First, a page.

Scotland is proud of its rich history of intellectual and scientific accomplishments. Once more, we find ourselves looking to innovators with entrepreneurial spirit. This time, the aim is to help Scotland on its journey towards net-zero greenhouse gas emissions by 2045.
Biotechnology offers alternative and sustainable ways to produce feedstocks, chemicals and fuels from plant-based sources, while reducing carbon emissions. It will play a critical role in achieving a circular economy on a local, national and global scale. Scotland is already leading the UK as a centre for environmental and agricultural biotech start-ups, with positively disproportionate growth to the rest of the UK, according to the recent BioCity UK Life Science Start-Up Report.
Working at the Industrial Biotechnology Innovation Centre (IBioIC), the key challenge that I see on a regular basis is how scientists struggle to test their processes in a way that demonstrates proof of concept and the potential to scale-up their products to much larger quantities. IBioIC’s Scale-Up Centres enable entrepreneurs and companies to do just that.
To truly succeed, start-up companies require significant capital investment. Specialist equipment is prohibitively expensive, before you even consider lab space and the costs of trained staff.
Turning ambitions into innovative ideas
IBioIC’s Scale-Up Centres offer companies access to a wide range of equipment to help assess and optimise their bioprocesses from lab to pilot-scale production. Our technical team are on hand to offer advice and assist with all aspects of their projects from development of scientific work programmes, identification and securing of funding, to practical delivery.
There is nothing better than witnessing the journey of the companies who have worked in our facilities, as they realise their ambitions by turning their innovative ideas into commercial solutions that can help tackle the climate disaster. The technologies we see in development are ground-breaking and the successes of pioneering biotech companies like 3F Bio and MiAlgae are examples of what is being achieved in Scotland.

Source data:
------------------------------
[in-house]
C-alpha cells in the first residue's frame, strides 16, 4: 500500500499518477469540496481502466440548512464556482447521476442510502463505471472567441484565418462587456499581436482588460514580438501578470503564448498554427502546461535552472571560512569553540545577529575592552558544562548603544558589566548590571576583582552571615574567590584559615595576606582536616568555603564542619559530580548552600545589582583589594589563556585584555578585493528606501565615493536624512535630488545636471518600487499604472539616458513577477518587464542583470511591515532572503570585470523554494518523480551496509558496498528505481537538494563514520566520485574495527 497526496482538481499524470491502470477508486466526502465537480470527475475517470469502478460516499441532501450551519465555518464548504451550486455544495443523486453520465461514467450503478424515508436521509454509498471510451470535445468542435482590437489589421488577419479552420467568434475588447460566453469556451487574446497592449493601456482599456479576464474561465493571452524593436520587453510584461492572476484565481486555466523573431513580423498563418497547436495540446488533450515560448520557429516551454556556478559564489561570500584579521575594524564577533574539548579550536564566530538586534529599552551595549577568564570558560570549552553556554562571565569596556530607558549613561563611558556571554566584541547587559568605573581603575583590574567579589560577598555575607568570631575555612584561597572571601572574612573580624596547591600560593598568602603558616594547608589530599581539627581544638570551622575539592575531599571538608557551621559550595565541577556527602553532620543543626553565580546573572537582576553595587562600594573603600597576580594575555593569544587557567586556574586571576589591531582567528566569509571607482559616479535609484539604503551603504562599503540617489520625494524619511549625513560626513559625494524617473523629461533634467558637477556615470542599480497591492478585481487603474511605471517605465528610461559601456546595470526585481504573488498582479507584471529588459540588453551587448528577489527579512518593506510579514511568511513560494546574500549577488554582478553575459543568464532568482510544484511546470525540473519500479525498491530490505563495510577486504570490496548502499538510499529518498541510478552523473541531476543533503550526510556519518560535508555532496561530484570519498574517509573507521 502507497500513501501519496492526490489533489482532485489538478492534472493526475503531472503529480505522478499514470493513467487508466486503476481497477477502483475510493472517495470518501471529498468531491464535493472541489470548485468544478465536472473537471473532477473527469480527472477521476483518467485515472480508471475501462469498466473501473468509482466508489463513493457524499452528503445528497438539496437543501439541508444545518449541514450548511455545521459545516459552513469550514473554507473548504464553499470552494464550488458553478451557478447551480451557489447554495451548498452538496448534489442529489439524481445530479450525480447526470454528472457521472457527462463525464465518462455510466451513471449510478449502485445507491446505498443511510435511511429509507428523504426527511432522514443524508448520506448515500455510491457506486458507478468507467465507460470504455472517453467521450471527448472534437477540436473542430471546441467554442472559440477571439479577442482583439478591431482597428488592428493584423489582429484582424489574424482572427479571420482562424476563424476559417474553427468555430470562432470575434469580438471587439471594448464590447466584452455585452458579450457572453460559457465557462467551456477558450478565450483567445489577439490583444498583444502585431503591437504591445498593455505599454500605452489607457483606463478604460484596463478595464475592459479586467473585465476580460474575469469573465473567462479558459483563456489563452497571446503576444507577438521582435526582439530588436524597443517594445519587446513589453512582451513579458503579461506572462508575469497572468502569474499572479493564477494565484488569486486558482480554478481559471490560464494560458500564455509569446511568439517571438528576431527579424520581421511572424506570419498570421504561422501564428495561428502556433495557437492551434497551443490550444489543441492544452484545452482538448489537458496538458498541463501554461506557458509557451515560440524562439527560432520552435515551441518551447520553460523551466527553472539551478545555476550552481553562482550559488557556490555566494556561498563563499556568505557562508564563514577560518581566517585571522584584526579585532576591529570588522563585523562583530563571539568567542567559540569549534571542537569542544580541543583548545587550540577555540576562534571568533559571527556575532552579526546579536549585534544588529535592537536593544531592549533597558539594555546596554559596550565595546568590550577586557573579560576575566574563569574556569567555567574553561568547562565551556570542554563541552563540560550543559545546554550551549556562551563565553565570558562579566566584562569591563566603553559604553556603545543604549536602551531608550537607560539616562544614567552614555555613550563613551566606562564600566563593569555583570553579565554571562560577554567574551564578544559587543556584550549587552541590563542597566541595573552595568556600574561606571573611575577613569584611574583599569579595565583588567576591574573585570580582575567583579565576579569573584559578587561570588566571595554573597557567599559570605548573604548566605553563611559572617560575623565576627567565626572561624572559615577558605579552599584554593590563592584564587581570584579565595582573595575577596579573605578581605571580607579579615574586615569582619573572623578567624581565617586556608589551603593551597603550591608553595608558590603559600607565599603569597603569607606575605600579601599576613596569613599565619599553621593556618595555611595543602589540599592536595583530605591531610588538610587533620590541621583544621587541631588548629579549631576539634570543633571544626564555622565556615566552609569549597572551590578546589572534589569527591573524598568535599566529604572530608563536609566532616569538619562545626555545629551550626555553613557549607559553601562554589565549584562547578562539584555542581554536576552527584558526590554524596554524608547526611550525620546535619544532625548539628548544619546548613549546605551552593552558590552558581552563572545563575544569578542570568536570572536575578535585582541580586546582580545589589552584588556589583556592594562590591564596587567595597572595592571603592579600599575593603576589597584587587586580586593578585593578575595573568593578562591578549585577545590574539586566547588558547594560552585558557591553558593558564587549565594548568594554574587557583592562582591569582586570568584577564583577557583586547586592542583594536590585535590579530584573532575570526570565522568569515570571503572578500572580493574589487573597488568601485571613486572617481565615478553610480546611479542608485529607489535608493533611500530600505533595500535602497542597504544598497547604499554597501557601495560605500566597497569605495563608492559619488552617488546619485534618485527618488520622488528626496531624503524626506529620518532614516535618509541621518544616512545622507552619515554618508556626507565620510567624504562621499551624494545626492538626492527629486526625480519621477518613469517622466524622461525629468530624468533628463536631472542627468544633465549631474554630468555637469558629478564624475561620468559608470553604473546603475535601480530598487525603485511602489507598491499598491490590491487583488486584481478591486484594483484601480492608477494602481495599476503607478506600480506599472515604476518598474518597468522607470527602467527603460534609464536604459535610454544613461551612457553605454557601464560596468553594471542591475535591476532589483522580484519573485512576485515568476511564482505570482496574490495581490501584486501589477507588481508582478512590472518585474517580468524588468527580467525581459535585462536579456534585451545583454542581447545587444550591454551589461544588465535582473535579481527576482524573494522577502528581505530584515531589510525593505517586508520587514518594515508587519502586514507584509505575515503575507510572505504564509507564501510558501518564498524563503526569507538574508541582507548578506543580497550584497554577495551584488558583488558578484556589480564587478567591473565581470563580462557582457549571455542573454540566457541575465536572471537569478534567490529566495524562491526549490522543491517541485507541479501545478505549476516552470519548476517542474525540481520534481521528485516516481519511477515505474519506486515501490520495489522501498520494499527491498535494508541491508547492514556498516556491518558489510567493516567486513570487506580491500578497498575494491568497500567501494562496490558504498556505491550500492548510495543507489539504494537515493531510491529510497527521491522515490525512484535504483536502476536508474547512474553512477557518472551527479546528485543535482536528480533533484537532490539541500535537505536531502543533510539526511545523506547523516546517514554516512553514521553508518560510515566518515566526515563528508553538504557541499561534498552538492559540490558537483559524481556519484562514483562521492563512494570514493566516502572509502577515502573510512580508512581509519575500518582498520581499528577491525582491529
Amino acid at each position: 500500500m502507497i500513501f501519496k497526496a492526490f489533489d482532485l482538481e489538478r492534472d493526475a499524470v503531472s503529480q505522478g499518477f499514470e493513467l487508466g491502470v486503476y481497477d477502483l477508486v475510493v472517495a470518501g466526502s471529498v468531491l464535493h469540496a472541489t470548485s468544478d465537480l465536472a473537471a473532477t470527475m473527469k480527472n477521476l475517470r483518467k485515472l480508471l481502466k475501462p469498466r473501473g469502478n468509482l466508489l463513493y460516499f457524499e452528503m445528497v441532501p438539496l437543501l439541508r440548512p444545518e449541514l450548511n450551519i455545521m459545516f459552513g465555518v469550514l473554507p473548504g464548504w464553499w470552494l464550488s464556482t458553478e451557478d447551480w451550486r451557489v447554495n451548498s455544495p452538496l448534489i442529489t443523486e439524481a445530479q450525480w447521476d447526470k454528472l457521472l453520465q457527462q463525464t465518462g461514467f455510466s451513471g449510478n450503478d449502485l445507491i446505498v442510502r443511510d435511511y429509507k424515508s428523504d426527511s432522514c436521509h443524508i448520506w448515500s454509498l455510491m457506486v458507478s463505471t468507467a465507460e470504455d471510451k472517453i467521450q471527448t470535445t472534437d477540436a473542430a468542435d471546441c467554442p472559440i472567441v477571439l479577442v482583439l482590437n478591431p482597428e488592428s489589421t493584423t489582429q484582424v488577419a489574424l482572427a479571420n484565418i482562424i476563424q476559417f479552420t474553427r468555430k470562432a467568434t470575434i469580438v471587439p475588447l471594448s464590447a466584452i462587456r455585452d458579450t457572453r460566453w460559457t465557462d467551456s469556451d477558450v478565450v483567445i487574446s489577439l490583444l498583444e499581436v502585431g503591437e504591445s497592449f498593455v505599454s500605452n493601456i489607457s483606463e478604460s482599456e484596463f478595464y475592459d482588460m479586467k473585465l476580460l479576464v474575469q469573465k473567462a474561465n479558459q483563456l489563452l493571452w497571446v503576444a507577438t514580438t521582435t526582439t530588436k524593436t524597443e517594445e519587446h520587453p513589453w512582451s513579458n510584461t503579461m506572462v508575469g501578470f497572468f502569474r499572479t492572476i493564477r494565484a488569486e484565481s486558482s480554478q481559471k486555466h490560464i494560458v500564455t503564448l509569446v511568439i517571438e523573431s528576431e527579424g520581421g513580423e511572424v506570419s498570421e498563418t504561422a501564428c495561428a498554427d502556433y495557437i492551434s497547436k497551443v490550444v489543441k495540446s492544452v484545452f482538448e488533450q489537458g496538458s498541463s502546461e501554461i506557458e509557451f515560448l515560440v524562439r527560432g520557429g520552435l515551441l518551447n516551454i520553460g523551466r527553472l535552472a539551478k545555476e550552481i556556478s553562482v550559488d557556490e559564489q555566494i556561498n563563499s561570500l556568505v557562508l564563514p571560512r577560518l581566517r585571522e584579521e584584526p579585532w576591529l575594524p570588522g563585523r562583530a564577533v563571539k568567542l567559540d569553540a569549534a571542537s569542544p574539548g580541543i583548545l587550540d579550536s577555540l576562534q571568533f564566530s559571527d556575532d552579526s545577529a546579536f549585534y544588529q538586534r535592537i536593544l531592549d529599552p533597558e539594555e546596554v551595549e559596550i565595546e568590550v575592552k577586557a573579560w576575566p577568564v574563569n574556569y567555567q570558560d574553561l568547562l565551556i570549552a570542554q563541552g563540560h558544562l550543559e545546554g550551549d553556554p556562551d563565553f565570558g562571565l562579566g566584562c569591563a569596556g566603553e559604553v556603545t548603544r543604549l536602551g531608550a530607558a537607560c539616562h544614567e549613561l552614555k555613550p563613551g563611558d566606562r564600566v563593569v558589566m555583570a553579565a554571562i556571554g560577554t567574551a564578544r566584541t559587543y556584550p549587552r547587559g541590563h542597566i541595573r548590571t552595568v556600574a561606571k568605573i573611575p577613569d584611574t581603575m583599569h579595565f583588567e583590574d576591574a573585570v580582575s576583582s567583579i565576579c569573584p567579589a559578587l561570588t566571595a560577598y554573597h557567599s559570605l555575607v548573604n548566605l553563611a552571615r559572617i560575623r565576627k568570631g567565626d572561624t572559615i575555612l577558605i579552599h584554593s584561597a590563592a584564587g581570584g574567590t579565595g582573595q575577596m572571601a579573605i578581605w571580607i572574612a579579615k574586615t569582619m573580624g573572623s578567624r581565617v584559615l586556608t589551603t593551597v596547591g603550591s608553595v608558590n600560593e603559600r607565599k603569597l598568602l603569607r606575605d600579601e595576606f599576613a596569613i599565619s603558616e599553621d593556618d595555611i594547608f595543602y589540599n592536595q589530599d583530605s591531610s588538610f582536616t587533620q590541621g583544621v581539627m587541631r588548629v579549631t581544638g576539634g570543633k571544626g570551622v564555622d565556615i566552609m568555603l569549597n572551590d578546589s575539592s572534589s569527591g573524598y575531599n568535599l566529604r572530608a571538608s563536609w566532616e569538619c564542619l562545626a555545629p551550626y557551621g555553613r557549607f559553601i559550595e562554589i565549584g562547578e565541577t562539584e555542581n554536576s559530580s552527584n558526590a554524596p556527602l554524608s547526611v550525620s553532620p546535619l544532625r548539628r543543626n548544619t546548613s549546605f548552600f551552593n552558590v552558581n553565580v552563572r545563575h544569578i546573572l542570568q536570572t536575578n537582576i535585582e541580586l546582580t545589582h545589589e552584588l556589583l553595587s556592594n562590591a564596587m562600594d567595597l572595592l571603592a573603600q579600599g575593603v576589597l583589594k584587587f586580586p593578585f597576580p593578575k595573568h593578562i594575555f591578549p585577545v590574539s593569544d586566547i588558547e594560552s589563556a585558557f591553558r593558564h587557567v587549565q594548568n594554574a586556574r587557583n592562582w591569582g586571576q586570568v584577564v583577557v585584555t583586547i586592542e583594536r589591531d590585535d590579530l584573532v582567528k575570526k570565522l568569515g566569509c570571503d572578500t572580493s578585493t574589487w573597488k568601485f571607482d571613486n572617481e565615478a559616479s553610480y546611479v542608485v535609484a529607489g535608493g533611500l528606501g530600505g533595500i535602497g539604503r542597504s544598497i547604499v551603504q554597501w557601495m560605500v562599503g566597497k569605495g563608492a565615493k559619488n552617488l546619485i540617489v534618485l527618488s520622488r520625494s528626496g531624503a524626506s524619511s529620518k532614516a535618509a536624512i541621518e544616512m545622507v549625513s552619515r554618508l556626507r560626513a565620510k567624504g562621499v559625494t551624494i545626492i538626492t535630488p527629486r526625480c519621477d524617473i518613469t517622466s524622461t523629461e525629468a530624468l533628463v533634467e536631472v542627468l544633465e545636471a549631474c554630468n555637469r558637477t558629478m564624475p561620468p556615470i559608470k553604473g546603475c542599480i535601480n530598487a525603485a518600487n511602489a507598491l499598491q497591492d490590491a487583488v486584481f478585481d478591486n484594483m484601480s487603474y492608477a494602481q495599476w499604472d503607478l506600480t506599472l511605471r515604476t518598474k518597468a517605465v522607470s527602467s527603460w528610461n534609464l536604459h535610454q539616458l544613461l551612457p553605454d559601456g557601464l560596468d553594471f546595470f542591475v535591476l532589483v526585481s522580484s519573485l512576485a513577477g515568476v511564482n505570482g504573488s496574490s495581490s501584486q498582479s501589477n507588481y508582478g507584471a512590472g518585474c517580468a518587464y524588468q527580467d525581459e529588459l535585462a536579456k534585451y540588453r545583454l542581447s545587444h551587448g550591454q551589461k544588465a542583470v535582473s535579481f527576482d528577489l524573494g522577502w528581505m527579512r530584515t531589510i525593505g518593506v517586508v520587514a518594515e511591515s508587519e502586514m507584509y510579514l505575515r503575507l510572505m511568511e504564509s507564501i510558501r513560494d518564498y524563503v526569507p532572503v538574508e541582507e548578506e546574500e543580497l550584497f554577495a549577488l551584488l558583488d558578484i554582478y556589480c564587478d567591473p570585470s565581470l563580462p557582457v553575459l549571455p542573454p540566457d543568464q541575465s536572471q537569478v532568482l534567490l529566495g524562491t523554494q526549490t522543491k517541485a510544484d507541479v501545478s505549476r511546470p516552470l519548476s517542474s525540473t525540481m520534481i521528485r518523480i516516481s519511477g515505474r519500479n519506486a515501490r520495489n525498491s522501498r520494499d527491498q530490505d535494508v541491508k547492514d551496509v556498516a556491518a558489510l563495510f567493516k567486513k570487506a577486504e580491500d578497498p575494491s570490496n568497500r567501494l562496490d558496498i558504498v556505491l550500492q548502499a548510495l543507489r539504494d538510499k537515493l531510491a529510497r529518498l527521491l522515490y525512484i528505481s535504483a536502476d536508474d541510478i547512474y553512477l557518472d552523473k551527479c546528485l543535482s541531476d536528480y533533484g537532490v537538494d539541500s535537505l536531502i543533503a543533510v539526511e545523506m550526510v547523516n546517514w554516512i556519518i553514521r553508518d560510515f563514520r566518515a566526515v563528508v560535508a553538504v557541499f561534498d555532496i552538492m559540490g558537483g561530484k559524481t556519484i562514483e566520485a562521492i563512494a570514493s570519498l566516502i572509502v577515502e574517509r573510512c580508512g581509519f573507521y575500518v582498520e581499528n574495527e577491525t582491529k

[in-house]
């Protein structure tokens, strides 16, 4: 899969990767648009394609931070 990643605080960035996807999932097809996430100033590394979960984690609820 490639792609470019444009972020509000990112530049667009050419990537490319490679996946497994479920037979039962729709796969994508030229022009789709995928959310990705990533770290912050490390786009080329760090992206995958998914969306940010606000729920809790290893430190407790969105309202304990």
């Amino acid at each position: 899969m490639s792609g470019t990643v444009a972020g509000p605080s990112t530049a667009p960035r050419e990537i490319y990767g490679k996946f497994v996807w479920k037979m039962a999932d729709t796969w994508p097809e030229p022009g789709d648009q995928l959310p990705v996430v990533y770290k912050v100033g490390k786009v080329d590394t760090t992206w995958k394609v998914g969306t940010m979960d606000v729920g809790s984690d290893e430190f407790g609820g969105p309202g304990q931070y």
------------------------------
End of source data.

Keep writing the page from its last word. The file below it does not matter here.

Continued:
The world population is projected to reach 11.2 billion by 2100 compared to 7.6bn in 2017. The challenge is how to feed everyone. 3F Bio has developed a zero-waste solution to produce protein for food, feed and fuel. Their proof of concept programme was delivered in IBioIC’s RapidBio facility, where access to scale-up equipment allowed them to develop their process. As members, they also benefited from enhanced project funding support and access to the technical network.
MiAlgae is an organisation we’ve worked with since 2014 and witnessed their progress through successful funding rounds to take their product to market. Created from whisky by-products, MiAlgae estimates that just one tonne of their microalgae product can feed up to 30 tonnes of wild fish and is a more sustainable source of omega 3. Not only is this a healthier and greener alternative, it also has the potential to make the whisky industry carbon negative.
IBioIC has been set a high bar to increase the biotech industry turnover in Scotland from £189 million to £900m by 2025 and to drive a positive and supportive environment for the continued growth of industrial biotechnology. We offer companies the opportunity to apply for seed funding support to help develop their bioprocesses in partnership with the technical team in the Scale-Up Centres.
Today in Glasgow, IBioIC’s sixth annual conference will see global experts share knowledge, challenges, opportunities and best practice. We will highlight Scotland’s capabilities in driving the bio-based economy and how IBioIC is supporting the use of cutting-edge biotechnology and the creation of vibrant pioneering bio-economy businesses, to build a more sustainable world.
- Johann Partridge is operations director at IBioIC